Beyond payment plans, there are additional options available to you. An Offer in Compromise settles your tax debt for less than you technically owe. In order to have your offer accepted, you will need to demonstrate that you truly cannot afford to pay more. If the IRS looks at your finances and thinks that your offer does not reflect what you are capable of paying, they will not accept it.

If you are in truly dire financial straits and cannot afford to pay anything, it’s time to look into Currently Not Collectible (CNC) status. This isn’t the ideal situation, as penalties and interest continue to accrue until what you owe is paid in full. Furthermore, this status does not last forever; the IRS will check in on your financial situation periodically. Once they see that you have returned to a state of financial stability, they will resume their collection actions as long as the statute of limitations has not passed.

Assessed Penalties and How They Are Calculated

Typically, if you receive CP22E about changes made to your account after an audit, you will also incur penalties on your account. The exact penalties can vary, but the most common penalty that taxpayers face after an audit is the 20% accuracy penalty

If the IRS finds that you have not correctly calculated the amount of taxes you owe, either by understating your income, overstating your credits, or both, they can charge you 20% of the taxes you failed to calculate correctly. For example, imagine you receive a CP22E in the mail. They find that you understated your income and owe an additional $5,000 in taxes. You also claimed a credit you were not entitled to and owe an additional $2,000 due to that error. You now owe an additional $7,000.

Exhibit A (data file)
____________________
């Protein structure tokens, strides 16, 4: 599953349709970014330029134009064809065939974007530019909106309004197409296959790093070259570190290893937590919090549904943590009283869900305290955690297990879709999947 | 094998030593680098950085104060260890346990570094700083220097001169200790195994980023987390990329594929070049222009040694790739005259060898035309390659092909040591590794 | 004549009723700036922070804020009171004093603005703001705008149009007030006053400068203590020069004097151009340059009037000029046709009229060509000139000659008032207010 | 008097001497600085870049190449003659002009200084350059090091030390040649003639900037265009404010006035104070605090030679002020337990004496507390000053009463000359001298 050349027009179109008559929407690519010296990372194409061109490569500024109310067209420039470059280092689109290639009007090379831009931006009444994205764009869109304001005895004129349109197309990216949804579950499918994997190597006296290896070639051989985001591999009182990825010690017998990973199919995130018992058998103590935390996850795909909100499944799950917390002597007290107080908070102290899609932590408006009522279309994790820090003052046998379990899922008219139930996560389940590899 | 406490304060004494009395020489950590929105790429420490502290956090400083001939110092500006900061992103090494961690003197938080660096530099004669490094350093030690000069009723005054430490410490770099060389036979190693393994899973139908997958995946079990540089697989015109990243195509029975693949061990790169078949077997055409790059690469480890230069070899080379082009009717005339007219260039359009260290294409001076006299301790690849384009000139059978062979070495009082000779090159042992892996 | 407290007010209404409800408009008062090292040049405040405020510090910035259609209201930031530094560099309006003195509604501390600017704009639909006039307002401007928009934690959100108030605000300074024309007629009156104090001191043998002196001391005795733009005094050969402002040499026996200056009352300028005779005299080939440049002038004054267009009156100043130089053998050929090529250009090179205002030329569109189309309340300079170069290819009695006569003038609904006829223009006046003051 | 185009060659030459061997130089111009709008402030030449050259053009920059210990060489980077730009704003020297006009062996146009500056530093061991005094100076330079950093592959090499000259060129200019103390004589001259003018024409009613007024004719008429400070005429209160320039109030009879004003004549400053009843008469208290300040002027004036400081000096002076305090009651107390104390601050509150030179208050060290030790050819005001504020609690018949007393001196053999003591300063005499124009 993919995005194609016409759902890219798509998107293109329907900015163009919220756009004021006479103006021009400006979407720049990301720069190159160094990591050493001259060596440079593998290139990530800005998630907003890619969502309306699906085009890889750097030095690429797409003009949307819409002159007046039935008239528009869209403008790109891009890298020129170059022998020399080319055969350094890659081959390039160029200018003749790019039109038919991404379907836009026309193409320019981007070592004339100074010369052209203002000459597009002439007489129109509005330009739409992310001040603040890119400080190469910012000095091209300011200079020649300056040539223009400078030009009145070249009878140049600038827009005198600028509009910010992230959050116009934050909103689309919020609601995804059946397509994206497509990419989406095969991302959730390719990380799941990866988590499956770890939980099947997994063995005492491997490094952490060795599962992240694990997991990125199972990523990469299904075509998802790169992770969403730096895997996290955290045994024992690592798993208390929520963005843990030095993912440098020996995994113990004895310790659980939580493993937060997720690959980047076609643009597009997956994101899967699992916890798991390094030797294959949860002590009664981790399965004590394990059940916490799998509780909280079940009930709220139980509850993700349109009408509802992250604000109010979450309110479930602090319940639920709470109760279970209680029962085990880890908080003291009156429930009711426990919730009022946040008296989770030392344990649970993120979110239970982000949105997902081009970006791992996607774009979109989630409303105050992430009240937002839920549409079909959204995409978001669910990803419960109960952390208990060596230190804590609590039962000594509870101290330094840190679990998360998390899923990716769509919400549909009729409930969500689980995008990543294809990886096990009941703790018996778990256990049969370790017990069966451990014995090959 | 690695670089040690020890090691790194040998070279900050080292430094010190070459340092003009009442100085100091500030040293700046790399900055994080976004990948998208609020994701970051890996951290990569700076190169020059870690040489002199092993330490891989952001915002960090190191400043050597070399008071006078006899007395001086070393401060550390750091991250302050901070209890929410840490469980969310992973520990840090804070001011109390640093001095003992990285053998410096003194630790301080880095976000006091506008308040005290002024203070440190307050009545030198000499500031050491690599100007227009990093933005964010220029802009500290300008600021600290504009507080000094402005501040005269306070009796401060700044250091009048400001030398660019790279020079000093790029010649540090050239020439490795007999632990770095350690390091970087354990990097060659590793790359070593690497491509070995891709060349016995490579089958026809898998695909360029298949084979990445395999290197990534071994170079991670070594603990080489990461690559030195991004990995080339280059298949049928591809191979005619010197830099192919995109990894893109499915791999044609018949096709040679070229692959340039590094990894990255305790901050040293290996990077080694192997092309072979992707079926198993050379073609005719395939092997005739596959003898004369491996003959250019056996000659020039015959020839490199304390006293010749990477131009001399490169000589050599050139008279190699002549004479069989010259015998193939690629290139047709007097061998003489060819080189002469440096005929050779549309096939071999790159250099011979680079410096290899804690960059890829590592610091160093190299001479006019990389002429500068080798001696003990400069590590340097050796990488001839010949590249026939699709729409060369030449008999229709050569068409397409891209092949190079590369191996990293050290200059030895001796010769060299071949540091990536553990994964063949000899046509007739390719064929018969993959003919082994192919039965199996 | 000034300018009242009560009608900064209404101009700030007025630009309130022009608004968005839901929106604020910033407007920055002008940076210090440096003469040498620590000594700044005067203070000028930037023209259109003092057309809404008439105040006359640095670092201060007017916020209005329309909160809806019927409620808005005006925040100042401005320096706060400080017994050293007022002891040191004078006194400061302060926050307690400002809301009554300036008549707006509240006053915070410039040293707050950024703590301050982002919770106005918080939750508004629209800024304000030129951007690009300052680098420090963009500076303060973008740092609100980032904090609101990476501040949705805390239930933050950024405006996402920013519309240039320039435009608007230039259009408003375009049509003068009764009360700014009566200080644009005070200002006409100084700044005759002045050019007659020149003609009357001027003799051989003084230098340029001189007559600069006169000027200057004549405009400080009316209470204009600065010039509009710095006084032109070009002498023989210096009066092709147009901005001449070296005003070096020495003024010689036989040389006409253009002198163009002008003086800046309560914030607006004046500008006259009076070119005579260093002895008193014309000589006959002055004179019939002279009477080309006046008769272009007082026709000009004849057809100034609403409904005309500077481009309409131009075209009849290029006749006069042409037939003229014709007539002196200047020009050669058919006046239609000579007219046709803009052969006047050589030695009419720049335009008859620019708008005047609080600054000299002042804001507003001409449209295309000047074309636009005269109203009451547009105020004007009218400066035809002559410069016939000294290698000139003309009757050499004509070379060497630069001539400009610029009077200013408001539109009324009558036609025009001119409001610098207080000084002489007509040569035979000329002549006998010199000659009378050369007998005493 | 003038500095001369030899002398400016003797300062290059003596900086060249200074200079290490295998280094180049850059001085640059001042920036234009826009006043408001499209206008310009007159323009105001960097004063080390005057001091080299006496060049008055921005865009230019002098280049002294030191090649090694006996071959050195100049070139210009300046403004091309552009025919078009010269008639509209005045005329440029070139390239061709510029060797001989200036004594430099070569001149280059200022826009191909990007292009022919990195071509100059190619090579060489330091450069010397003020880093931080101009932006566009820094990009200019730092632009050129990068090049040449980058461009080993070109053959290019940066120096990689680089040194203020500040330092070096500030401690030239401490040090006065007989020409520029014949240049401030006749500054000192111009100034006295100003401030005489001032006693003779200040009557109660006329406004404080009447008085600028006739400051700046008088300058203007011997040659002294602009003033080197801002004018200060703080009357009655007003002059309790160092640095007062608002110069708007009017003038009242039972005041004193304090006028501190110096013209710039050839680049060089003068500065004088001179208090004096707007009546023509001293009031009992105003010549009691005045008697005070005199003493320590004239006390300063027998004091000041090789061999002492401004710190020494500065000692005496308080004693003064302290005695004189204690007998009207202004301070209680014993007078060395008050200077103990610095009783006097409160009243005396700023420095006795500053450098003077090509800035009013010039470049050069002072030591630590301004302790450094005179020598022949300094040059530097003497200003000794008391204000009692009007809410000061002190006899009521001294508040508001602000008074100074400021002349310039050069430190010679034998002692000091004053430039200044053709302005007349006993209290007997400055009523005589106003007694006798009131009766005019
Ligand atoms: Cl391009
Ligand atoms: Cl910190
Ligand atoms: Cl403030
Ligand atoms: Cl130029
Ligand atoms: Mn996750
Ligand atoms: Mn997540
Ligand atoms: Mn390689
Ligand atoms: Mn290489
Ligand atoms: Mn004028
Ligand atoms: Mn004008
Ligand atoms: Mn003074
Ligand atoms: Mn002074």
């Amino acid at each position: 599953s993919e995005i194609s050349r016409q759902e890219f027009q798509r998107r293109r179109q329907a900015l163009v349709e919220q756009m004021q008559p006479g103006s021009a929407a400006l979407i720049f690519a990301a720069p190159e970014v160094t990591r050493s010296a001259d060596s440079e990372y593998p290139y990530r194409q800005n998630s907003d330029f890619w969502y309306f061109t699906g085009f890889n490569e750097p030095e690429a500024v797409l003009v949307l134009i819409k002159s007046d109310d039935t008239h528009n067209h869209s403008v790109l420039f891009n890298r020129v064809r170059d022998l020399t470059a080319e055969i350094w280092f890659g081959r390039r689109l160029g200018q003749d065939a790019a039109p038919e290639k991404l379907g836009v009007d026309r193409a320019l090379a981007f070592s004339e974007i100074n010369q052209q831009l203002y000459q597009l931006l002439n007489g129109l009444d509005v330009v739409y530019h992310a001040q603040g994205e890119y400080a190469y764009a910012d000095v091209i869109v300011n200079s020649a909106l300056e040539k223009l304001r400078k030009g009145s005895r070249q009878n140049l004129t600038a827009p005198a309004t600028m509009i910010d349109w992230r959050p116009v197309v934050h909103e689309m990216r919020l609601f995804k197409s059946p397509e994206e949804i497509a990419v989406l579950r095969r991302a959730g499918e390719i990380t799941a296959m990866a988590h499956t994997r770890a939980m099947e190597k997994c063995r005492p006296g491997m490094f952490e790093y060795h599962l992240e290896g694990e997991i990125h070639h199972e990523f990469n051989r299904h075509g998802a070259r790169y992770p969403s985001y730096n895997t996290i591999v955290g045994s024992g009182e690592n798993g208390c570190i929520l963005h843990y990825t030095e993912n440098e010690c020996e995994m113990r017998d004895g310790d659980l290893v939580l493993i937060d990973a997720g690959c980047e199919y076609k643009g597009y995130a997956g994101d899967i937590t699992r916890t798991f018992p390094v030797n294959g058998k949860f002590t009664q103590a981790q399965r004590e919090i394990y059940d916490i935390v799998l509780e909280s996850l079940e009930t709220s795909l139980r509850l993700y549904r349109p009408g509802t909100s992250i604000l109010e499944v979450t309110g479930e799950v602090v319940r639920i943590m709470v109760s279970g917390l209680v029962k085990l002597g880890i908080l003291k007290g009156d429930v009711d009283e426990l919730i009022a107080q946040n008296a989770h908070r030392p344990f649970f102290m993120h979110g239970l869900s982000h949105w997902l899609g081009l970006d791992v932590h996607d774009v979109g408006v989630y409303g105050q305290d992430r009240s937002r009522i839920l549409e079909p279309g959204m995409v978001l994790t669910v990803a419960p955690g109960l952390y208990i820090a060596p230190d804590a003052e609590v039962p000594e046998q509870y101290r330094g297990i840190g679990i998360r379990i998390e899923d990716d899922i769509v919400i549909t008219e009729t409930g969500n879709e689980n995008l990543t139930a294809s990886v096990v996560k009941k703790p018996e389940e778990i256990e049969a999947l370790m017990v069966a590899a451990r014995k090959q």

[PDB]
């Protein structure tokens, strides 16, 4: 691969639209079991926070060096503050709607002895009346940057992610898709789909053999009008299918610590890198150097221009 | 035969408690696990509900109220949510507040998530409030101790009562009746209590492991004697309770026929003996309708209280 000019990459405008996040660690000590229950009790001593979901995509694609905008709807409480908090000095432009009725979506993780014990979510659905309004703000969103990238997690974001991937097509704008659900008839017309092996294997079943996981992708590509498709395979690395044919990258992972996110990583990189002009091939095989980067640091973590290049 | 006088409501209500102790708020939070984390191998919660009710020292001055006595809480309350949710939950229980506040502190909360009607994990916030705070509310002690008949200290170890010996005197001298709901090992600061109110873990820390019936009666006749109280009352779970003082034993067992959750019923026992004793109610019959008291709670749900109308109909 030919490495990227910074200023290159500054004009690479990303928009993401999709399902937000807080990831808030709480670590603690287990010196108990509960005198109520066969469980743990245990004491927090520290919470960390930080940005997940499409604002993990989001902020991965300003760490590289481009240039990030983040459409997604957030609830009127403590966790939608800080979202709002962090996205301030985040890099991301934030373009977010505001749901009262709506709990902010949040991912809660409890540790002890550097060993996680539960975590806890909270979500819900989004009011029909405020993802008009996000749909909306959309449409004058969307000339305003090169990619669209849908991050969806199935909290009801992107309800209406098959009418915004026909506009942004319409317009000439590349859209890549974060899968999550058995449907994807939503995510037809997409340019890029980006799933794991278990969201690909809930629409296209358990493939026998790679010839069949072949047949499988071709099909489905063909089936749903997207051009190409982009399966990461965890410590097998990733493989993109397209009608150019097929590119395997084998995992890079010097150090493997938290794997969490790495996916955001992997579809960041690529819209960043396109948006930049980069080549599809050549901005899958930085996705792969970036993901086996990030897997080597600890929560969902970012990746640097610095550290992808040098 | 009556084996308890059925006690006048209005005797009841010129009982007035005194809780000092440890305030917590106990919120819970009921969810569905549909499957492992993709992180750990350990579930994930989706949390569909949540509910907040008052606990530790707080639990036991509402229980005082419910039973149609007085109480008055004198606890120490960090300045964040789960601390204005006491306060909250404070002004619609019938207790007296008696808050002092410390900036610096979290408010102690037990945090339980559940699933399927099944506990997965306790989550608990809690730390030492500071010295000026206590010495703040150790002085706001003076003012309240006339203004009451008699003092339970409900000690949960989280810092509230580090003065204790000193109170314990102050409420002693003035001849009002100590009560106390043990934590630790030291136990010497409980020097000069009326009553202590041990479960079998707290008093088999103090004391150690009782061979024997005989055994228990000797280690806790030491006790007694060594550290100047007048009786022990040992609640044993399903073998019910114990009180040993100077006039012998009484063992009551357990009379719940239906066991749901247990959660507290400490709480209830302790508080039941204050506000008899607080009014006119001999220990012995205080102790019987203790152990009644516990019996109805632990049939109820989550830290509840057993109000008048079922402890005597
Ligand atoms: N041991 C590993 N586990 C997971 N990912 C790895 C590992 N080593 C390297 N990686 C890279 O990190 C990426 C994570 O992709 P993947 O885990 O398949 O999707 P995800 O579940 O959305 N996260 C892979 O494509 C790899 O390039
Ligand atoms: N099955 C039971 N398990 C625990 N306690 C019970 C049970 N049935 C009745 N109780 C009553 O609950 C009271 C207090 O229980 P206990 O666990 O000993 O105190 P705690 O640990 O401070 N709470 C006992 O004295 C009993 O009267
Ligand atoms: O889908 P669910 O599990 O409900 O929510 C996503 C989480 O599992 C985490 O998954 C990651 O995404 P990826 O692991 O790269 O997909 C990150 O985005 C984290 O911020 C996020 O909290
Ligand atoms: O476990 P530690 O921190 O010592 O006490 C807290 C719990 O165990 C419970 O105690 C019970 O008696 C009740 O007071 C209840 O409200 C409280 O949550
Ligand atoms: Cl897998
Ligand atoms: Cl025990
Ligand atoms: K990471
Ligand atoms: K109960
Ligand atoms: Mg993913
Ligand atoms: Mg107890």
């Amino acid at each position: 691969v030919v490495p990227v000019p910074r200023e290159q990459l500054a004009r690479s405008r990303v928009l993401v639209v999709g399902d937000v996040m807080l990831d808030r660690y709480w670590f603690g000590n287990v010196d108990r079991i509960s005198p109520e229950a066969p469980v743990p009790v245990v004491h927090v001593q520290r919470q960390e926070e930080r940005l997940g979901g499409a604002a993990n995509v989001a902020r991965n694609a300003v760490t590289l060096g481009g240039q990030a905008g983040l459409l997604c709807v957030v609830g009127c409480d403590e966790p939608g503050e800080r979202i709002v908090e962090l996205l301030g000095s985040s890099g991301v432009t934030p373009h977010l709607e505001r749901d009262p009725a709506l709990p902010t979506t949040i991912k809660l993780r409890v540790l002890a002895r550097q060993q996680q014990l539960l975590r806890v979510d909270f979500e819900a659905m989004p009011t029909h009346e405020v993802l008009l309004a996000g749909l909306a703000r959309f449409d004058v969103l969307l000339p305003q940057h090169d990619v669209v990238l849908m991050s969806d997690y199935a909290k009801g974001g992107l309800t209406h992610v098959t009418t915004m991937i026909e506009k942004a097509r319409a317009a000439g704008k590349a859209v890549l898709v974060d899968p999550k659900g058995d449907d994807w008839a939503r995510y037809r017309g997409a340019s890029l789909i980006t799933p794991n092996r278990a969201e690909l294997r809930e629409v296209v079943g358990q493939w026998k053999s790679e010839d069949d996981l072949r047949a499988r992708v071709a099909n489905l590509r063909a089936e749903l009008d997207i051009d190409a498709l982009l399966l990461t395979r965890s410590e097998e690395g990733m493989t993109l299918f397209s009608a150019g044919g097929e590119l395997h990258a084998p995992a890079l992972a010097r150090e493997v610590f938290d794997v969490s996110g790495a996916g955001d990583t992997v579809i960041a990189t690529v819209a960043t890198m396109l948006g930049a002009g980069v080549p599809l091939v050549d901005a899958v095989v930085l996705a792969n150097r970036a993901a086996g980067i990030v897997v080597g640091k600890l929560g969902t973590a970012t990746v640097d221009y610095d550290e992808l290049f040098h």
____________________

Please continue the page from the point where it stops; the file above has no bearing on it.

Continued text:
On this unstated liability, the 20% penalty comes to $1,400 bringing your total to $8,400. The IRS will also add interest to the penalties, increasing your tax due even more.

Is Penalty Abatement an Option?

Penalty abatement may be an option for you in certain circumstances. If your underpayment was the result of poor guidance from a tax advisor or inaccurate information on a tax form, such as a W2 or 1099, you may not have been able to anticipate that your tax return was inaccurate. In this situation, although you're responsible for what's reported on your return, it may be worth requesting penalty abatement from the IRS. 

Even if your underpaid taxes are the result of your own error, you may still want to request penalty abatement. You can only do this if your errors were unintentional and you genuinely attempted to do your taxes accurately. If your underpayment resulted from good faith efforts to pay what you owed, the IRS may grant your request. You may need to send a reasonable cause defense to show how you attempted to do your taxes accurately.

Accrued Interest

If you do not pay the amount listed in full, interest begins accruing after the due date listed on your CP22E. However, don’t forget that CP22E also outlines changes in the interest you are owed or that you owe. This amount will also accrue interest if you do not pay in full by the due date. Interest rates change quarterly, which may affect your total balance. As of the second quarter of 2024, the interest rate was 8% for corporate and individual underpayments.